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Old 26-06-2020, 01:08 PM
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Most massive quasar known in early universe discovered. 1.5e9 solar mass black hole

Originally Posted by Daniel Stolte, University of Arizona, 26th June 2020
Astronomers have discovered the most massive quasar known in the early universe, containing a monster black hole with a mass equivalent to 1.5 billion suns. Formally designated as J1007+2115, the newly discovered quasar is one of only two known from the same cosmological period. Quasars are the most energetic objects in the universe, and since their discovery, astronomers have been keen to determine when they first appeared in our cosmic history.

In honor of its discovery via telescopes on Maunakea, a mountain revered in the Hawaiian culture, the quasar was given the Hawaiian name Pōniuāʻena, meaning "unseen spinning source of creation, surrounded with brilliance." It is the first quasar to receive an Indigenous name, which was created by 30 Hawaiian immersion school teachers during a workshop led by the A Hua He Inoa group, a Hawaiian naming program led by the 'Imiloa Astronomy Center of Hawai'i.

According to current theory, quasars are powered by supermassive black holes. As the black holes gobble up surrounding matter such as dust, gas or even entire stars, they emit tremendous amounts of energy, resulting in luminosities known to outshine entire galaxies.

The supermassive black hole powering Pōniuāʻena makes this quasar the most distant, and therefore earliest, object known in the universe to host a black hole exceeding 1 billion solar masses. According to a new study documenting the quasar's discovery, the light from Pōniuāʻena took 13.02 billion years to reach Earth starting its journey just 700 million years after the Big Bang.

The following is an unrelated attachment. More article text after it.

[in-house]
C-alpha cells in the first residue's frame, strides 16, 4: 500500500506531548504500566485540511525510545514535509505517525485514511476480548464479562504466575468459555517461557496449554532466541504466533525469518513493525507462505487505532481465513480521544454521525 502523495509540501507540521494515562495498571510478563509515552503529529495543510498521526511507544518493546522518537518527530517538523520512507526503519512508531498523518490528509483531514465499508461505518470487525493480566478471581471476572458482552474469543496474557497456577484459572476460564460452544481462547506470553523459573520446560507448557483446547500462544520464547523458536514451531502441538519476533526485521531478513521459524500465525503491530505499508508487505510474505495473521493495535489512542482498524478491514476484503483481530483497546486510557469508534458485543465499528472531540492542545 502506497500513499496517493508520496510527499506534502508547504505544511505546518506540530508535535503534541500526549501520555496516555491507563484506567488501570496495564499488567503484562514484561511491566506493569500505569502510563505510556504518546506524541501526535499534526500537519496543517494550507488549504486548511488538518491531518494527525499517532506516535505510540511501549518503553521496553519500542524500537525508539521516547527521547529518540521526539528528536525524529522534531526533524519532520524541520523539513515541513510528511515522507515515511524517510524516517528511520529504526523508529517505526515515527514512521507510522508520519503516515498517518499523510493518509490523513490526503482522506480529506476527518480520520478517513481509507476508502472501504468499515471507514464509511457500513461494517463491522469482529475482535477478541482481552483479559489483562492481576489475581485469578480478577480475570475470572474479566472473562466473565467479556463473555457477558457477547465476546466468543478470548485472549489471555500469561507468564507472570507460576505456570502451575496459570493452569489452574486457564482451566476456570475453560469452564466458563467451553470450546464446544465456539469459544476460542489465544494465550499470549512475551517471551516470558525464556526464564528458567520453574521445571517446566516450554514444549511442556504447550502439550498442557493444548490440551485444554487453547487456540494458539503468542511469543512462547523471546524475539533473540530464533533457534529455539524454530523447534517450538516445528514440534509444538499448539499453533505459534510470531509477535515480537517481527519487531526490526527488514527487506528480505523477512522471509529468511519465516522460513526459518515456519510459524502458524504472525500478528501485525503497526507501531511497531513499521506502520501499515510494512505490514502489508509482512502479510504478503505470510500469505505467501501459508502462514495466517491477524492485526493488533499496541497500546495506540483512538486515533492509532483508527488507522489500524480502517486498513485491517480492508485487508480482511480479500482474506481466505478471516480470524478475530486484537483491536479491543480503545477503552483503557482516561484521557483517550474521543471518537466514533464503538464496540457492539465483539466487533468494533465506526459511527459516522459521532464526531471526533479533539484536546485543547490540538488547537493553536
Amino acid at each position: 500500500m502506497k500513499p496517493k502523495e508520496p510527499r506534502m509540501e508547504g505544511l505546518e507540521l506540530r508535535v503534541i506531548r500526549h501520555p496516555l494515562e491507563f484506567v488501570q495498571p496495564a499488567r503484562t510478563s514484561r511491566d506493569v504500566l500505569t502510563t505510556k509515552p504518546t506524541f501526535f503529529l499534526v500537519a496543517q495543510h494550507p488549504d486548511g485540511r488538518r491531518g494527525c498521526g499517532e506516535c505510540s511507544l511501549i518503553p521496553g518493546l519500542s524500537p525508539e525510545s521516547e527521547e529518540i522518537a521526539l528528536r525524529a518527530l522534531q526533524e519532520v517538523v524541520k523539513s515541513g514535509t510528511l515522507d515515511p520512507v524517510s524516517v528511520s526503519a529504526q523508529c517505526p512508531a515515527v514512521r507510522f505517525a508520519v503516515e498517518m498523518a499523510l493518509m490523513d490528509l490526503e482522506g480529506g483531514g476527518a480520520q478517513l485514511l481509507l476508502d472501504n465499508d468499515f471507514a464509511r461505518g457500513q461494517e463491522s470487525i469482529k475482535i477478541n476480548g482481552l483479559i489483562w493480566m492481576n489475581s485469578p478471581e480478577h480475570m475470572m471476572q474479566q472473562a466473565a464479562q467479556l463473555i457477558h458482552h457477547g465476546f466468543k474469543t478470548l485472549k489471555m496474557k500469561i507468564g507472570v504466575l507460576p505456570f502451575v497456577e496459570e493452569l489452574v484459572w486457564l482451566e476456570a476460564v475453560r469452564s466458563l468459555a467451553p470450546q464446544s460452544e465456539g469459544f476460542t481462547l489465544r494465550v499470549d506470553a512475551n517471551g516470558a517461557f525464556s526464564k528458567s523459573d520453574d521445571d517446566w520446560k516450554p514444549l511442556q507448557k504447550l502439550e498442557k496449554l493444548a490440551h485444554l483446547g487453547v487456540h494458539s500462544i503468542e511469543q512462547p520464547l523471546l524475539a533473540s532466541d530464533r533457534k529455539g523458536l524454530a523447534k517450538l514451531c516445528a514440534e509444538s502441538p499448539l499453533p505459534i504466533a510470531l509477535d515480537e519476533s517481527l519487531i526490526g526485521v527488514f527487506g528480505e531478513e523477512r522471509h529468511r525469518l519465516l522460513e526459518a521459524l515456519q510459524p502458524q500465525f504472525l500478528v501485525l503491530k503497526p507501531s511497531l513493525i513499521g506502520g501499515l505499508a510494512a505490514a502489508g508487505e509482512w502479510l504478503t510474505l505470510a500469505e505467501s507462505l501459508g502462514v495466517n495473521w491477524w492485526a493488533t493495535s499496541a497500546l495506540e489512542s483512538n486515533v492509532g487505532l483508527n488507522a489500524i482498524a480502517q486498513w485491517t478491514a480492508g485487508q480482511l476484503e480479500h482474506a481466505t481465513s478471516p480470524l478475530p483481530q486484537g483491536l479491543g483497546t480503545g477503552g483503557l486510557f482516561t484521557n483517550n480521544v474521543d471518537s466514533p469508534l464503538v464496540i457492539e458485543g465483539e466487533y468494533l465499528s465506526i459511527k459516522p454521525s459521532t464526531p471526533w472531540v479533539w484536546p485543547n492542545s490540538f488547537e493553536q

"It's the earliest monster of this kind that we know of," said Jinyi Yang, a postdoctoral research associate at the University of Arizona's Steward Observatory and lead author of the study, which will be published in The Astrophysical Journal Letters. "The time was too short for it to grow from a small black hole to the enormous size we see."

The question of how such a massive black hole could materialize when the universe was still in its infancy has vexed astronomers and cosmologists for a long time, said co-author Xiaohui Fan, Regents' Professor and associate head of the UArizona Department of Astronomy.

"This discovery presents the biggest challenge yet for the theory of black hole formation and growth in the early universe," Fan said.

The notion that a black hole of Pōniuāʻenas proportions could have evolved from a much smaller black hole formed by the collapse of a single star in such a short time since the Big Bang is next to impossible, according to current cosmological models.

Instead, the study authors suggest that the quasar would have had to start out as a "seed" black hole already containing the equivalent mass of 10,000 suns as early as 100 million years after the Big Bang.
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